Traffic cameras at two Route 1 intersections appear to have reduced accidents, and transportation officials say fewer drivers run red lights.
"The cameras located at Route 1/Old Landing Road and Route 1/Munchy Branch Road have done what we had expected; they have changed driver behavior and thereby reduced crashes – and potentially saved lives," said Dawn Hopkins, intergovernmental policy advisor for DelDOT.
The Delaware Department of Transportation installed cameras in 2010 after using five years of data to determine the two intersections were candidates for the Electronic Red Light Safety Program, Hopkins said. In the five years from 2002 to 2007, there were four crashes a year at the Munchy Branch intersection and about two crashes a year at Old Landing Road.
At Old Landing Road, only one crash a year occurred from 2007 to 2010, but from 2010 to 2012, the average rose to more than one a year.
At Munchy Branch Road, after cameras were installed there has been an average of two accidents a year.
Hopkins said there is a normal ebb and flow of crashes throughout the state, with fewer accidents during periods of recession because people drive less. However, the overall trends indicate fewer crashes have resulted from running red lights when compared to the initial data.
Fewer tickets issued
It appears people are now aware of the cameras as the number of tickets issued to people for running red lights is declining.
Tickets issued at Old Landing Road went from a high of 2,200 in 2010 to 1,597 in 2011 and 1,368 in 2012. At Munchy Branch Road, the trend was similar: 1,112 in 2010, 700 in 2011 and 621 in 2012.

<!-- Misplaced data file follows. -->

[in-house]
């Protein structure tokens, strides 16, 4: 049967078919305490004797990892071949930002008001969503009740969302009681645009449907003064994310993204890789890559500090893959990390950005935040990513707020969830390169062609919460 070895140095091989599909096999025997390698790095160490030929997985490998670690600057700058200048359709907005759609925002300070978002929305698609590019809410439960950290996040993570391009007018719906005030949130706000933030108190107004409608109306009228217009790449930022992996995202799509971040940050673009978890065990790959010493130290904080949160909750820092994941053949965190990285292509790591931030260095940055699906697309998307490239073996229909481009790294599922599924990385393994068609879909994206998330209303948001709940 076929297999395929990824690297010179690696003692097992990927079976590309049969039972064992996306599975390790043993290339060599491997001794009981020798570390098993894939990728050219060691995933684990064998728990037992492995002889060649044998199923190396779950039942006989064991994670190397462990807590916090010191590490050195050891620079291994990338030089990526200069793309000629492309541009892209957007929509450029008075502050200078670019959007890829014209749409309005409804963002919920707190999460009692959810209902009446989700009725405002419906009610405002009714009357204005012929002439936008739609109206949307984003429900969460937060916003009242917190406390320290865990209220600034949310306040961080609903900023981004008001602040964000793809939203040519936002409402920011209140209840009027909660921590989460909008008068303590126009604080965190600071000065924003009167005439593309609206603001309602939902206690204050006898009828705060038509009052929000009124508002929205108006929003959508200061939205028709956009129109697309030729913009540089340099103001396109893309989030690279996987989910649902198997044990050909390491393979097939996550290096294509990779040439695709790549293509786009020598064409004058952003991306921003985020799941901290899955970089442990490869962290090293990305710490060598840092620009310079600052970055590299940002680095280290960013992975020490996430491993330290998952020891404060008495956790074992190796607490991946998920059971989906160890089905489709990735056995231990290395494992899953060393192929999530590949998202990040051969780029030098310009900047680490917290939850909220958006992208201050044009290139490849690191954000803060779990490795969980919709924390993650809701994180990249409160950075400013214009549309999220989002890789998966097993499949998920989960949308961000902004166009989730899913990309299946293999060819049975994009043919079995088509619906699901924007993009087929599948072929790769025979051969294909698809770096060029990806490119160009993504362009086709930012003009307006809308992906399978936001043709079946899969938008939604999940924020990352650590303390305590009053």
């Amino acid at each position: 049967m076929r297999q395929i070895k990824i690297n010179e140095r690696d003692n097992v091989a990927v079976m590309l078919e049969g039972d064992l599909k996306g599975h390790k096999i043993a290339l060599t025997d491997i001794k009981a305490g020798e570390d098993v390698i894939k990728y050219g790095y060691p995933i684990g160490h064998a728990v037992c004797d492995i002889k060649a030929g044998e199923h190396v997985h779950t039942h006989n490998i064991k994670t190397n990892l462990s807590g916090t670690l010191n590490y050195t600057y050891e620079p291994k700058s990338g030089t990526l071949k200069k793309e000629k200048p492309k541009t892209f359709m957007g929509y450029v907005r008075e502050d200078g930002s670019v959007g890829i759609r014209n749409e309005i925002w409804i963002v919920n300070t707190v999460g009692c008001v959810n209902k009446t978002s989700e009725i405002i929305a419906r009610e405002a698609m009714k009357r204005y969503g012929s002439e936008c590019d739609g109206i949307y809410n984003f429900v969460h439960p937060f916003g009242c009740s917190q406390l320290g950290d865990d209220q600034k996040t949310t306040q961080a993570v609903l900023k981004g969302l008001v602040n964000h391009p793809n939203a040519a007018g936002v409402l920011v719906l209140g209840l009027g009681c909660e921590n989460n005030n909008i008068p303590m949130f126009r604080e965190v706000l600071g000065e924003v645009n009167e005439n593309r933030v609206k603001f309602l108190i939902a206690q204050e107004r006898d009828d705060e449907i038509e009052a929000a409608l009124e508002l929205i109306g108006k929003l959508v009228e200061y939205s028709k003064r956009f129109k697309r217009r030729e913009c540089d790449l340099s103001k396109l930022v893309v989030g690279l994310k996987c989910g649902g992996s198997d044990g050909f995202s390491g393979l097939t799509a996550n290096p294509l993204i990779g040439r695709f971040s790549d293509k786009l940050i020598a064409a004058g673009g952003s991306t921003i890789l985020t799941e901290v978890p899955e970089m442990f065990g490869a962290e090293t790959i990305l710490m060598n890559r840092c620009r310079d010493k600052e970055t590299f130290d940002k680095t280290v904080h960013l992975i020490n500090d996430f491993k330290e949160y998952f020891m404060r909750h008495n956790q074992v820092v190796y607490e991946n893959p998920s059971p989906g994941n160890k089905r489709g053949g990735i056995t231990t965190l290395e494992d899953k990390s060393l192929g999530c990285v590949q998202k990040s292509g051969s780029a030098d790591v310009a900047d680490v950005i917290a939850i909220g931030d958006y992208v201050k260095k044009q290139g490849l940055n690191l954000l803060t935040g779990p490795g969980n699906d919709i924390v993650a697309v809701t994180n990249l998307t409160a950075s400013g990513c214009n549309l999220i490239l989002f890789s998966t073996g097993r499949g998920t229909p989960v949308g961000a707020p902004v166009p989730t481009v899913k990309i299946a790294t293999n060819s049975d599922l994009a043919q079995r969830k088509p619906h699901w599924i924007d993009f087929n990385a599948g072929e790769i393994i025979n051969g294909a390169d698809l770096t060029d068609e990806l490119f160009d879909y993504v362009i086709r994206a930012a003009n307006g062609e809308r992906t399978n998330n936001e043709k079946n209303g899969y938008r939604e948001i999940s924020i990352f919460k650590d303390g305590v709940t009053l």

DelDOT does not keep revenue figures for tickets issued, Hopkins said. Each ticket is $112.50, however, she said, just because a ticket was issued it does not mean it was paid.
"Using the 'number of violations times the fee amount' calculation does not take into consideration unpaid or court contested payments," she said. "I am 99.9 percent sure the resulting figures would be inflated and inaccurate."
That said, the potential revenue is significant – nearly $1 million in tickets issued so far through 2012.
New equipment, camera operator
The company that installed the original camera equipment was bought by another company a few years ago, Hopkins said.
New equipment has been installed as needed. Typically, she said, cameras flash for when a violation occurs, night and day. Police monitor the photos each month, and if it appears a camera is not working properly, she said, it is fixed. Hopkins said the cameras are operating properly. It is only a fraction of a second difference – difficult to determine by the naked eye – between a violation and non-violation, she said.
"If the vehicle did not register as violating the law, camera flashes would not occur. We often receive reports of non-functioning cameras due to this reason," Hopkins said.